Green Climate Fund looking for ‘last mile’ project proposals (like FbF)
The Green Climate Fund (GCF) says it’s looking for more project proposals that incorporate the ‘last mile’ to communities.
“These are projects that have the maximum impact on people’s lives because they enable communities to mitigate and adapt to climate change by turning early warning information into something concrete and actionable,” said GCF Senior Climate Information and Early Warning Systems Specialist, Joseph Intsiful.
He was speaking in an interview with the Climate Centre after last month’s Korea Global Adaptation Week – attended by more than 400 people in the GCF’s home base of Songdo, 30km south-west of Seoul.
“By providing communities with climate information they can understand and act on,” he added, “as well as the right incentives such as cash or climate-resilient crops, they will be empowered to prepare and act before a disaster strikes.”
GCF Executive Director Yannick Glemarec said in an opening address at the Songdo conference that “adaptation projects need to be underpinned by substantive climate science, notably to identify anticipated changes in climate, their impact and the vulnerabilities of affected populations.”
With nearly two thirds of all GCF projects focused at least partly on adaptation, Mr Glemarec said, engagement by the private sector was critical, and the fund would support “viable business models that generate reflows to private investors through greater use of non-grant instruments”.
‘Communities with climate information
they can understand and incentives like cash
or climate-resilient crops will be empowered
to prepare and act before a disaster strikes’
Recent Red Cross Red Crescent experience with forecast-based financing (FbF) was detailed by the IFRC and Climate Centre in panel discussions in Songdo organized by the GCF within TEM-A – the Technical Examination Process on Adaptation.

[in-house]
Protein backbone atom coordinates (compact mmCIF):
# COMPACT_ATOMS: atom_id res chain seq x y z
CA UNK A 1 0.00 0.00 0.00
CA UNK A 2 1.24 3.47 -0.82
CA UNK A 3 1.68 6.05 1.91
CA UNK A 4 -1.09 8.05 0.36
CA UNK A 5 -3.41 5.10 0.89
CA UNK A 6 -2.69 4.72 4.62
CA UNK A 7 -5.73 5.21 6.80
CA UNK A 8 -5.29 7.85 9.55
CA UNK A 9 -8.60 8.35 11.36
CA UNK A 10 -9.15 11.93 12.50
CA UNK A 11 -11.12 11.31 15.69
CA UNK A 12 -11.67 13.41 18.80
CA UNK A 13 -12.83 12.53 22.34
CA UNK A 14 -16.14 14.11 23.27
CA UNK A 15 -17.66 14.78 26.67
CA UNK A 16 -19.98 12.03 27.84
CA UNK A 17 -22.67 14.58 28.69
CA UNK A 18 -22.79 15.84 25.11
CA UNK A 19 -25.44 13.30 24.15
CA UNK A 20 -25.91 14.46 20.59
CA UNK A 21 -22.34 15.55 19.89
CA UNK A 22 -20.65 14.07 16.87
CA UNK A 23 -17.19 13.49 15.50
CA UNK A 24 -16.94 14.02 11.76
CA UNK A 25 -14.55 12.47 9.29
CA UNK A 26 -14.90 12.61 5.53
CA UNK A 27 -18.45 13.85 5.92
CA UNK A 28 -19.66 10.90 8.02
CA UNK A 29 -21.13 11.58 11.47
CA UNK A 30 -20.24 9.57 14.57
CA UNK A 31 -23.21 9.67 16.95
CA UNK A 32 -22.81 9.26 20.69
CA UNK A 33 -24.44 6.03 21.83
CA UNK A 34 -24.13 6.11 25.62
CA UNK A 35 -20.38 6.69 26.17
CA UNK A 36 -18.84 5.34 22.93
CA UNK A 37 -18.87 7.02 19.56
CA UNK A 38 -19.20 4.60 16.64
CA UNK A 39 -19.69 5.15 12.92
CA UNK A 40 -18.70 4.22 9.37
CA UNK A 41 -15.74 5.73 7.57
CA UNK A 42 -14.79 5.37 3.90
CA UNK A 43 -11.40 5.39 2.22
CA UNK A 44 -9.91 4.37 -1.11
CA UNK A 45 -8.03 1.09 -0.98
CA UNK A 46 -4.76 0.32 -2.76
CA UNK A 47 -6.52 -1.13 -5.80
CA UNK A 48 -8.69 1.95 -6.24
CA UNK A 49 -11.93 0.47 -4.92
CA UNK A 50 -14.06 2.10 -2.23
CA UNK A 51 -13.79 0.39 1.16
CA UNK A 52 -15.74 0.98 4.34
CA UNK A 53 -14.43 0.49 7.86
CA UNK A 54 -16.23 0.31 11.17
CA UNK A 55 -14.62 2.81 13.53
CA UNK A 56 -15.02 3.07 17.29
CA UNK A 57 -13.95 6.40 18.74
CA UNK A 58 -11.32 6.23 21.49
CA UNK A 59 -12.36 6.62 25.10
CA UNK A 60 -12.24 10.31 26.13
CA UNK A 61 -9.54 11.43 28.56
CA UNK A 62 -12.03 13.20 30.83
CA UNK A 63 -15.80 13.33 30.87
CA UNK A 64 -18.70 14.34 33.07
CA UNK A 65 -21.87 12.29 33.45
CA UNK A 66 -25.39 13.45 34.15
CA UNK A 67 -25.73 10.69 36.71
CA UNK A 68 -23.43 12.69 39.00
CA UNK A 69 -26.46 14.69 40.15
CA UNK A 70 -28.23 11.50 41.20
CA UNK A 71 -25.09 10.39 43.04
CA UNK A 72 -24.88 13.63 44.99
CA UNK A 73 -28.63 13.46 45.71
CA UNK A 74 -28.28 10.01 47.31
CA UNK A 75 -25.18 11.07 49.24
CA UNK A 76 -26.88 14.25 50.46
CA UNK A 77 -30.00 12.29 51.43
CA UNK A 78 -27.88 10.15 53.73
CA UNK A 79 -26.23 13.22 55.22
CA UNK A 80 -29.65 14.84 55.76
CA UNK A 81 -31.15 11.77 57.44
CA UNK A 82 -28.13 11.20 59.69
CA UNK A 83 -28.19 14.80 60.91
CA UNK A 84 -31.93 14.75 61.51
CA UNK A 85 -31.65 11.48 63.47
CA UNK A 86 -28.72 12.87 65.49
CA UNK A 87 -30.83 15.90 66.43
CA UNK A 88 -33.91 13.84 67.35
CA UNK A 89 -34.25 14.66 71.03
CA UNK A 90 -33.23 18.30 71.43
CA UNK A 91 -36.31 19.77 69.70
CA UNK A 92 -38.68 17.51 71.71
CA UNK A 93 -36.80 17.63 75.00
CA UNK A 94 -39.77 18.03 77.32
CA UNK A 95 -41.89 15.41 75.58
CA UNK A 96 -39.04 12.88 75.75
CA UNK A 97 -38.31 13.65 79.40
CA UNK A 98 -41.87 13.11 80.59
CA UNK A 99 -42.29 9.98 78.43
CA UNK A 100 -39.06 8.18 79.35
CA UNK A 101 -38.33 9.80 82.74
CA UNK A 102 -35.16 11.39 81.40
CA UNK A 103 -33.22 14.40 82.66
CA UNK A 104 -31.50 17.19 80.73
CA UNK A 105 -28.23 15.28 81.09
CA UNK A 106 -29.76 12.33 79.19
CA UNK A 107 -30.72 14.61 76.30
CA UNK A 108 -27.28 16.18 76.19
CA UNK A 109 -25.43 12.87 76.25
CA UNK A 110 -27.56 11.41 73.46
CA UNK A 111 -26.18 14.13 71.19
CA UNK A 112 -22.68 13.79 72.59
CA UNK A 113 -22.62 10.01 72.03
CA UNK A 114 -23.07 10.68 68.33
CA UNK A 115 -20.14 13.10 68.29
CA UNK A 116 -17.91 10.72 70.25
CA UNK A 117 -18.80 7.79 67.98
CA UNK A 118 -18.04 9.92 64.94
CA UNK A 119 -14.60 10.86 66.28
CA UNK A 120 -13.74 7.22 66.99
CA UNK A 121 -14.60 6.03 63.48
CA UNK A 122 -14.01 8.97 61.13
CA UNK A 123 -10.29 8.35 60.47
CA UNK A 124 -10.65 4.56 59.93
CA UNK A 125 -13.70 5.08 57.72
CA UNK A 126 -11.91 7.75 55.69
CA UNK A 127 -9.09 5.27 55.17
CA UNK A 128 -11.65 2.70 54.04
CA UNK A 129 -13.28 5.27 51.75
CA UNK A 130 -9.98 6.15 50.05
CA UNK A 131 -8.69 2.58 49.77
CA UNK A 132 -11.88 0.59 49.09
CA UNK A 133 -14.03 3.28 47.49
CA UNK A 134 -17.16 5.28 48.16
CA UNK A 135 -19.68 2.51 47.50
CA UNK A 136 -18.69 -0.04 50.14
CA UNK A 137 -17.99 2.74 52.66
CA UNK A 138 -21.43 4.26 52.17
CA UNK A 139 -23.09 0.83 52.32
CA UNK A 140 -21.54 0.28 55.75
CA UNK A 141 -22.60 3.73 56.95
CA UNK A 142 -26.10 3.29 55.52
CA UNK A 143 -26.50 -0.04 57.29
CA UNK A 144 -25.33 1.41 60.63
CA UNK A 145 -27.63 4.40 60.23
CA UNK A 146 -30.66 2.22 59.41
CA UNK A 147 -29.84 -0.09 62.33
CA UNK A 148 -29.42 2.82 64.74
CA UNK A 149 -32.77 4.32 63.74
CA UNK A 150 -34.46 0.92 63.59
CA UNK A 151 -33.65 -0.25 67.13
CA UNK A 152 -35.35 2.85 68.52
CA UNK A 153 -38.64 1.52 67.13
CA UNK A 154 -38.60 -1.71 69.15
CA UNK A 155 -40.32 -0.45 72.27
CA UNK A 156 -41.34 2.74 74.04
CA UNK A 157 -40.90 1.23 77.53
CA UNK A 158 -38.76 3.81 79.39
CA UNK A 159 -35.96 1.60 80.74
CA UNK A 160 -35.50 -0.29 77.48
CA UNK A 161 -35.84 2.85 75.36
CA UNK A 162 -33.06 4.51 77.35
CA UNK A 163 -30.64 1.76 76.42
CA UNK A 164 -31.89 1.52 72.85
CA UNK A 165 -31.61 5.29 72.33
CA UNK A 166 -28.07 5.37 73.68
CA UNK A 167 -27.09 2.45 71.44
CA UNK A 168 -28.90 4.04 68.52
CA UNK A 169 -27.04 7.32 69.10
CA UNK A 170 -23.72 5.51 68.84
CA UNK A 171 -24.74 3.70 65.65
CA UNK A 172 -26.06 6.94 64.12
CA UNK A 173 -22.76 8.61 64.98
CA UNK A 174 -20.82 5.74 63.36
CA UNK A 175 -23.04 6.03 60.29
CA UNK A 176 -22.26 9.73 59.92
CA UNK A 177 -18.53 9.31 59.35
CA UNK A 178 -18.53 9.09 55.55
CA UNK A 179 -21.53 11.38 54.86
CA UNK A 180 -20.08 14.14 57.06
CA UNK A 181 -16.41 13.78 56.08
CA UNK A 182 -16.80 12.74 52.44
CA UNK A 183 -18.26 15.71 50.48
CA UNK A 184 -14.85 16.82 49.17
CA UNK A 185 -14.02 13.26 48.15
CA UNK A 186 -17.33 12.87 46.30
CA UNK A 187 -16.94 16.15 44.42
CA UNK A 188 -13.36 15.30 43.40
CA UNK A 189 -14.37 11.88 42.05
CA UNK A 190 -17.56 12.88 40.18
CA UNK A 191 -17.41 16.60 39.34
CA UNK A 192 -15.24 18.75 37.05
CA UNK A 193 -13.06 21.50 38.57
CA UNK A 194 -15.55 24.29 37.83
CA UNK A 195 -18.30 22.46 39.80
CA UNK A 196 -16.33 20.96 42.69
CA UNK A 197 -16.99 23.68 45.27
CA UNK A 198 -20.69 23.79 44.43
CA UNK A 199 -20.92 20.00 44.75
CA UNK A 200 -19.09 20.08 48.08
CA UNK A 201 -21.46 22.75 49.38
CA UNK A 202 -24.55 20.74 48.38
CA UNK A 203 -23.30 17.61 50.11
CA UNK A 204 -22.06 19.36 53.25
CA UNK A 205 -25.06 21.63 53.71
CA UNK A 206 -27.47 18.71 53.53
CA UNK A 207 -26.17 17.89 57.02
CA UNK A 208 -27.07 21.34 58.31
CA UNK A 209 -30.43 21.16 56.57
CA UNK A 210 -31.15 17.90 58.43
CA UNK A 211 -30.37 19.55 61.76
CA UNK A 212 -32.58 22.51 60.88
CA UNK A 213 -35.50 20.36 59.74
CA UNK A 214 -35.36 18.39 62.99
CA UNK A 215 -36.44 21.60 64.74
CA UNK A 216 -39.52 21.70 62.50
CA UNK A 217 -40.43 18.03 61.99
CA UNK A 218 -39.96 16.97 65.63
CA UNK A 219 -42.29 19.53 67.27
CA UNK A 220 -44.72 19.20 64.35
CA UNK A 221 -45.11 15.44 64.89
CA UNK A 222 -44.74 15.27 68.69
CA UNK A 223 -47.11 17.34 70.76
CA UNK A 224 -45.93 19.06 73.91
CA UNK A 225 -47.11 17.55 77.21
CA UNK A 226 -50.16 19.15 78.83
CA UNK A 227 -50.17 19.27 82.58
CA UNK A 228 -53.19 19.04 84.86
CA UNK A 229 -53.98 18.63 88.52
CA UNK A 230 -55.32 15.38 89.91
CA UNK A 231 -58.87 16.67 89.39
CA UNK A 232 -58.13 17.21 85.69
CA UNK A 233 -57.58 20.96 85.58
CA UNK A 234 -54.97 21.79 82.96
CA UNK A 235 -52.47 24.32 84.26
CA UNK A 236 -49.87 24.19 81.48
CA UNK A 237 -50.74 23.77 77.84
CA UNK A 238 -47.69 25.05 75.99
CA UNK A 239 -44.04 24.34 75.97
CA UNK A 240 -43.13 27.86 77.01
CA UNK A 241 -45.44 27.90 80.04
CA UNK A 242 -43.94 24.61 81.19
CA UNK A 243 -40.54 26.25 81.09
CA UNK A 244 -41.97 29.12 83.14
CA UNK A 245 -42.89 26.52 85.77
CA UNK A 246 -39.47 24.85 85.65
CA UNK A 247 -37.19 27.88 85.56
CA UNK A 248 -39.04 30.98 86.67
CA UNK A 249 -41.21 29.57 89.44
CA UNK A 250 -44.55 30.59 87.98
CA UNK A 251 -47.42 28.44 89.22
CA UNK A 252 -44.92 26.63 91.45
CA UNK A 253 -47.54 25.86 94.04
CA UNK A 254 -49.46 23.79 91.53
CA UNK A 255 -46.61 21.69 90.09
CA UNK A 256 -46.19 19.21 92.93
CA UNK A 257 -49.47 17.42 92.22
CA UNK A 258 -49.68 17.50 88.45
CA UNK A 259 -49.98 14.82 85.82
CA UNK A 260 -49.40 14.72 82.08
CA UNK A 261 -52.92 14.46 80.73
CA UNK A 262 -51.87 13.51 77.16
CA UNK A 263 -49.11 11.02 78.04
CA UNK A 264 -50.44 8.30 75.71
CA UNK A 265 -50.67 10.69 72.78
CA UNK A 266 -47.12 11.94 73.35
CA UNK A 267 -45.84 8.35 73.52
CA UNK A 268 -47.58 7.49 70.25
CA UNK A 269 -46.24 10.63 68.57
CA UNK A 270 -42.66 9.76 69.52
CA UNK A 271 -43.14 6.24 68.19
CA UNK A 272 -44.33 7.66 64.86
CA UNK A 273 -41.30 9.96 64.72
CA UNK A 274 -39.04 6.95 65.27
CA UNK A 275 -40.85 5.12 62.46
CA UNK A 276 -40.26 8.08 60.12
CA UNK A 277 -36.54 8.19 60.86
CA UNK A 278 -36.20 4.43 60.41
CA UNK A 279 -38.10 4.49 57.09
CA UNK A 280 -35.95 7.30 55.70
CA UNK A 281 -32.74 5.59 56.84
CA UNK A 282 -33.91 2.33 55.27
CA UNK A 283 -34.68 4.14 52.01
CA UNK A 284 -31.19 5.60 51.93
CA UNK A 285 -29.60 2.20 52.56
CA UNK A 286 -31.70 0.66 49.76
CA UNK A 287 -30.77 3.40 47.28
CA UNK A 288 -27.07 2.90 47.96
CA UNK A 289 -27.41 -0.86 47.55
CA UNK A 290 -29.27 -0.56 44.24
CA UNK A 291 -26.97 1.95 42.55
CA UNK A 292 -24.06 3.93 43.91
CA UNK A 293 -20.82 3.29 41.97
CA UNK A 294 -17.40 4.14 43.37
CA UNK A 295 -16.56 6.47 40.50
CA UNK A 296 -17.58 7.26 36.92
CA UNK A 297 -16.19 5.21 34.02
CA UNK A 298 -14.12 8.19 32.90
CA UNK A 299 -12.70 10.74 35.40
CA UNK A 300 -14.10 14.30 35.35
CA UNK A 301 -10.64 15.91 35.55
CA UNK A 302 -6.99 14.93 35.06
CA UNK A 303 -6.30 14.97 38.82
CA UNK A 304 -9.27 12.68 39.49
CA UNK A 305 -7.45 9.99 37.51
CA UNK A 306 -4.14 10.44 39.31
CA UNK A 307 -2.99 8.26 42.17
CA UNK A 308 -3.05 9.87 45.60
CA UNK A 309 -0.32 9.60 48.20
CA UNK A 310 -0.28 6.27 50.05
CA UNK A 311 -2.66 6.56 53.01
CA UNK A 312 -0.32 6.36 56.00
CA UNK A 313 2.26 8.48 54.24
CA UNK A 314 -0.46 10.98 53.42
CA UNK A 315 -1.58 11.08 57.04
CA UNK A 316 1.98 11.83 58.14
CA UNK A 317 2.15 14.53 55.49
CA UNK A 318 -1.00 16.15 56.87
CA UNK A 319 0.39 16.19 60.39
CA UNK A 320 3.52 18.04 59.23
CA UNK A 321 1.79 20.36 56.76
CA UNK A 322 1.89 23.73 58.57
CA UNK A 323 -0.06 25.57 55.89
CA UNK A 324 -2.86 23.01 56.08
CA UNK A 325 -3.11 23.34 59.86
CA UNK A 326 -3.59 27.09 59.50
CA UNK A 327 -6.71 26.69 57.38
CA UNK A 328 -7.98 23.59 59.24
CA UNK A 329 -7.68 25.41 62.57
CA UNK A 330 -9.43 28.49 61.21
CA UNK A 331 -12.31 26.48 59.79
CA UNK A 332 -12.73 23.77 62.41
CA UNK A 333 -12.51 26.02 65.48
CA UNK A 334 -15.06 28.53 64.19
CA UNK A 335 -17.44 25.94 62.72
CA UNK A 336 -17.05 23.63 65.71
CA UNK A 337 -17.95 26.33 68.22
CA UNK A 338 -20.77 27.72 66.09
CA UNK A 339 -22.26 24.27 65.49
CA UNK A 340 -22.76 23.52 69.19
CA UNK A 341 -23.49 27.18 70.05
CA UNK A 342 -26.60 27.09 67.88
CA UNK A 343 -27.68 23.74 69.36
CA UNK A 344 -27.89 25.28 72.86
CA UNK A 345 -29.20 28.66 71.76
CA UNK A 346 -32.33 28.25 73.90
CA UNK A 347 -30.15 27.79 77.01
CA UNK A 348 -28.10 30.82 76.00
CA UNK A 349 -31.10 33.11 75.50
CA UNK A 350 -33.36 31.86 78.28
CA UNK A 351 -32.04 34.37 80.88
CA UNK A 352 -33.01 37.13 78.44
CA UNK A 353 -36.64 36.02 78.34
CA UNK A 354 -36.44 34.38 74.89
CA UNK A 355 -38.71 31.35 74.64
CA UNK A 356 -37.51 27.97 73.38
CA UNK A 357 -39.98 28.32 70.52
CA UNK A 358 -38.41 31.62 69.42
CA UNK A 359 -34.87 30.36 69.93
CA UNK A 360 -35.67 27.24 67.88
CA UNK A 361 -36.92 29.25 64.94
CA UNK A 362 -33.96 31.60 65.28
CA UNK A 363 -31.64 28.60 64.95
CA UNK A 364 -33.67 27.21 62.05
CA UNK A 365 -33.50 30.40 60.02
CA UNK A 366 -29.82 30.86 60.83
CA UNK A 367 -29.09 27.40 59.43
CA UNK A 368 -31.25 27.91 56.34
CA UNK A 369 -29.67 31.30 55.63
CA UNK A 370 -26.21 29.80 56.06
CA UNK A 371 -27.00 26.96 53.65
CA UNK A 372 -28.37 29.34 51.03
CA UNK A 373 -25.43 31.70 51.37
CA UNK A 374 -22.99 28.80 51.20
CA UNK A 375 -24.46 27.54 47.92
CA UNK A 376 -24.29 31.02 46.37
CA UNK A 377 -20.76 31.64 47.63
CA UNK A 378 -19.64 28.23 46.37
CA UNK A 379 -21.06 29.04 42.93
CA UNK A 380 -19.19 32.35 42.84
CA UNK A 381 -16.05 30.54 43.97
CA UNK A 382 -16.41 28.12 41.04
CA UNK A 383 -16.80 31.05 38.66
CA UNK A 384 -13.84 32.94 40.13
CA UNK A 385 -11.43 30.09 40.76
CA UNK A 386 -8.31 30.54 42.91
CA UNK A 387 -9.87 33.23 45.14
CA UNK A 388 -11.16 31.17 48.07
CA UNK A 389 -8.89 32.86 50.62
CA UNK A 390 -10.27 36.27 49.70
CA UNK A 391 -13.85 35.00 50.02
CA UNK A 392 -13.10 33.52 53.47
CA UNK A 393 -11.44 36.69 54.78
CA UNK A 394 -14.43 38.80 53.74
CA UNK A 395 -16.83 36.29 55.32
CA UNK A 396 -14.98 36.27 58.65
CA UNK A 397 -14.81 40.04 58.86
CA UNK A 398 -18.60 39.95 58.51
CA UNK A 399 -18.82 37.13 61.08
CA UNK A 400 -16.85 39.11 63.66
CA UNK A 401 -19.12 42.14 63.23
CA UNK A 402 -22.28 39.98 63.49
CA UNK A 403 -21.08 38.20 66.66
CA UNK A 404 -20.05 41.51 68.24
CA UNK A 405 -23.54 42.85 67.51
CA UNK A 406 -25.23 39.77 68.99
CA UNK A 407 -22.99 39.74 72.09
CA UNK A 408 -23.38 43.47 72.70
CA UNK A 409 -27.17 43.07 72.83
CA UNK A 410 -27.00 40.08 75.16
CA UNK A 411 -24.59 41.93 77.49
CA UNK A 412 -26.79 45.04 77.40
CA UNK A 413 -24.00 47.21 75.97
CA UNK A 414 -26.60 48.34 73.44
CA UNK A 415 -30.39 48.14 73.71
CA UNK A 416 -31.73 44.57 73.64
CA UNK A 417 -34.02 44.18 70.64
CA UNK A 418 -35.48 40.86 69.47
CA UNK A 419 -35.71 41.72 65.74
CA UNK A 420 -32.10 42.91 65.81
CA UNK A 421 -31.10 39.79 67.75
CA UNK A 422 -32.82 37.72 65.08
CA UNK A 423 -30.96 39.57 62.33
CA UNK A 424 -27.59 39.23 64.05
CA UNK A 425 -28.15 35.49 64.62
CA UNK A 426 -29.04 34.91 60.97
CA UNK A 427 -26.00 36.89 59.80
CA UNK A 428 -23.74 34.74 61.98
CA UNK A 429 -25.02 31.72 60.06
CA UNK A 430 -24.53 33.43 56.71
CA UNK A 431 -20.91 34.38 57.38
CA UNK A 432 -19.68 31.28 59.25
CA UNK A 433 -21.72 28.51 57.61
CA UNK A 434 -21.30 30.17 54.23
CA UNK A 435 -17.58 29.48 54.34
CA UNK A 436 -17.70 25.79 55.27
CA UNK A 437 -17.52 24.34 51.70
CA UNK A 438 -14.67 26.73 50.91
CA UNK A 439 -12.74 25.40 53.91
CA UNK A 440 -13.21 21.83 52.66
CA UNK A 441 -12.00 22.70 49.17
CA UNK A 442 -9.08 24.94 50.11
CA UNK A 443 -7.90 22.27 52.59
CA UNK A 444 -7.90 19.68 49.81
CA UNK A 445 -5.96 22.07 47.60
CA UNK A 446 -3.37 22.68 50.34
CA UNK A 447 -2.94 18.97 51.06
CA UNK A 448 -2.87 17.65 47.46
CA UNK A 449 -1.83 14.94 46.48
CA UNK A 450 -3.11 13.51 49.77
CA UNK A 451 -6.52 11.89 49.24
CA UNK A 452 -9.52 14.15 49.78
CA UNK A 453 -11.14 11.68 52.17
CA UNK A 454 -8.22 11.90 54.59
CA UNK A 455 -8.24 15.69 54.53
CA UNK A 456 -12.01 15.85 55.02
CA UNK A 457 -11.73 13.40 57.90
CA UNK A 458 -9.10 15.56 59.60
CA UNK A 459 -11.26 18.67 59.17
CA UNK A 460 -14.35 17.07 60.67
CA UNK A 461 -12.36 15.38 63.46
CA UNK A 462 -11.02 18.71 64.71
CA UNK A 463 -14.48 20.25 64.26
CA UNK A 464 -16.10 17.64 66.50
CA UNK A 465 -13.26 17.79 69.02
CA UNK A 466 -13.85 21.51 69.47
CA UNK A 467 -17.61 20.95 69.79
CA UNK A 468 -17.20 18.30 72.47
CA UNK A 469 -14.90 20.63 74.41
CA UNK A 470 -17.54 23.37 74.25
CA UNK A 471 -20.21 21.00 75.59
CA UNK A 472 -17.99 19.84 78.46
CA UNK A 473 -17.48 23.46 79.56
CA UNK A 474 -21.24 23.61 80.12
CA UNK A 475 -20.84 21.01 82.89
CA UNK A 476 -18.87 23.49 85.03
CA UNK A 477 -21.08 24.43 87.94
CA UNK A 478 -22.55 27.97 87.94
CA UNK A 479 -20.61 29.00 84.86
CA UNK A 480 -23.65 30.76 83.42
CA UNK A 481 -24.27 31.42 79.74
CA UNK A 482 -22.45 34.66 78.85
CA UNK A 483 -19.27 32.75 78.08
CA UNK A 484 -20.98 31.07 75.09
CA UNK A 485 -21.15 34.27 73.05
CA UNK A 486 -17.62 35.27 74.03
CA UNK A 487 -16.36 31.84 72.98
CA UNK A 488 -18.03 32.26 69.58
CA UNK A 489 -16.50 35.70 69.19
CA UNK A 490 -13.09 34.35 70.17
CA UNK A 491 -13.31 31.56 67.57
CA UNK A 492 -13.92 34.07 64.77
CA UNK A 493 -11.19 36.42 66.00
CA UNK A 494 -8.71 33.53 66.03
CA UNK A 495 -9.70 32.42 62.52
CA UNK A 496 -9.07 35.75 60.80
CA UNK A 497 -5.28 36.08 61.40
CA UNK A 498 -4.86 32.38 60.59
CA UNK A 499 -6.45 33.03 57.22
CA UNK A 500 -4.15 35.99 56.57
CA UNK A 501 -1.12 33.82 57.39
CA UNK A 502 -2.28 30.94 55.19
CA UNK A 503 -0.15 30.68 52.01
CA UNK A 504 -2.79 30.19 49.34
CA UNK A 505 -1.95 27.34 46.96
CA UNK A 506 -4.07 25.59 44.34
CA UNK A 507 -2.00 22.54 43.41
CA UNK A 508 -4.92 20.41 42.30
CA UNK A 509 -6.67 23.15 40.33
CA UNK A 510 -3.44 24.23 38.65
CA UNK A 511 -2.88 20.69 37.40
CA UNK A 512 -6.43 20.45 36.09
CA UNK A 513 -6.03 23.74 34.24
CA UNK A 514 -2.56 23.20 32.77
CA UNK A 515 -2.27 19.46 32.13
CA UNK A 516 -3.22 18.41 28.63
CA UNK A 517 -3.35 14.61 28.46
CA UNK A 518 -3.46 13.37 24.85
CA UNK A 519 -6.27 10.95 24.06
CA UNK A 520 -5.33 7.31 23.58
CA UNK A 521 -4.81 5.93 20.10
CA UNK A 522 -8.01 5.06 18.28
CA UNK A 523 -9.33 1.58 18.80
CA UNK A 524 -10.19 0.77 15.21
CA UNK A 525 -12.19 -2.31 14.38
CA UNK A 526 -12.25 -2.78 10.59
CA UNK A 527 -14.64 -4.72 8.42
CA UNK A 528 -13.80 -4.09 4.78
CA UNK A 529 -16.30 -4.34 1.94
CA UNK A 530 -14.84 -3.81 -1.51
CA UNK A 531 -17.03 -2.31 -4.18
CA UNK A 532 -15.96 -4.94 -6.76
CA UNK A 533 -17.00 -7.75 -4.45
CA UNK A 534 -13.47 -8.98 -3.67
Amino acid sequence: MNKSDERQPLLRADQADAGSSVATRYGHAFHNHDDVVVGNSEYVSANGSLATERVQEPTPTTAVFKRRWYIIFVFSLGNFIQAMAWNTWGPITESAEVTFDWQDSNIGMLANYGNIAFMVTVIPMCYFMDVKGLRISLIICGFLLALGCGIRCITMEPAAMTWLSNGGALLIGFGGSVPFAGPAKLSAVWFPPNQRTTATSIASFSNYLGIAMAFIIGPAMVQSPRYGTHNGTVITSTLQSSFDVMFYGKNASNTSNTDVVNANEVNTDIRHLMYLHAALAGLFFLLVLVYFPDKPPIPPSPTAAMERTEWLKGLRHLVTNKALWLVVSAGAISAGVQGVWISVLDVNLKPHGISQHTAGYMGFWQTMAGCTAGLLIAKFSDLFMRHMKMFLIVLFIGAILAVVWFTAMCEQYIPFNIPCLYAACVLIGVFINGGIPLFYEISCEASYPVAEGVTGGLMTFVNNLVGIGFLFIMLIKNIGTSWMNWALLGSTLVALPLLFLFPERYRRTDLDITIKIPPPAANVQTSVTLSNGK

“Forecast-based financing is an innovative way of reducing the potential impacts of natural disasters with very little resources,” said Mr Intsiful.
“Combined with impact-based forecasting, it could be transformational; it improves disaster preparedness and enables governments to manage budgets better.
The Korea Global Adaptation Week also included the sixth Climate Resilience Roadshow, led by Partners for Resilience, BRACED, Action on Climate Today, and the Climate Centre – part of an expo on national adaptation plans under the UN Framework Convention on Climate Change.
A UNFCCC press release from Songdo last month, before Cyclone Kenneth struck, said the meeting was being held “against the background of…Cyclone Idai, which has impacted millions in Africa, and one of the largest wildfires in the history of the Republic of Korea in Gangwon province (photo).”
The NAP Expo also “for the first time launched practical engagement of youth in climate change adaptation by launching the Global Youth Adaptation Dialogue,” the UNFCCC added, “to open a conversation by youth that considers the future of adaptation through NAPs.”
The Republic of Korea Red Cross Gangwon branch was able to deploy a mobile kitchen, relief items and at least 120 staff and volunteers as last month’s huge wildfire took hold. Now forecast-based financing projects like the ones supported by the German government through the Red Cross are helping at least 20 National Societies worldwide take anticipatory humanitarian action; and the Global Climate Fund believes FbF and impact-based forecasting combined could be “transformational”. (Photo: KNRC)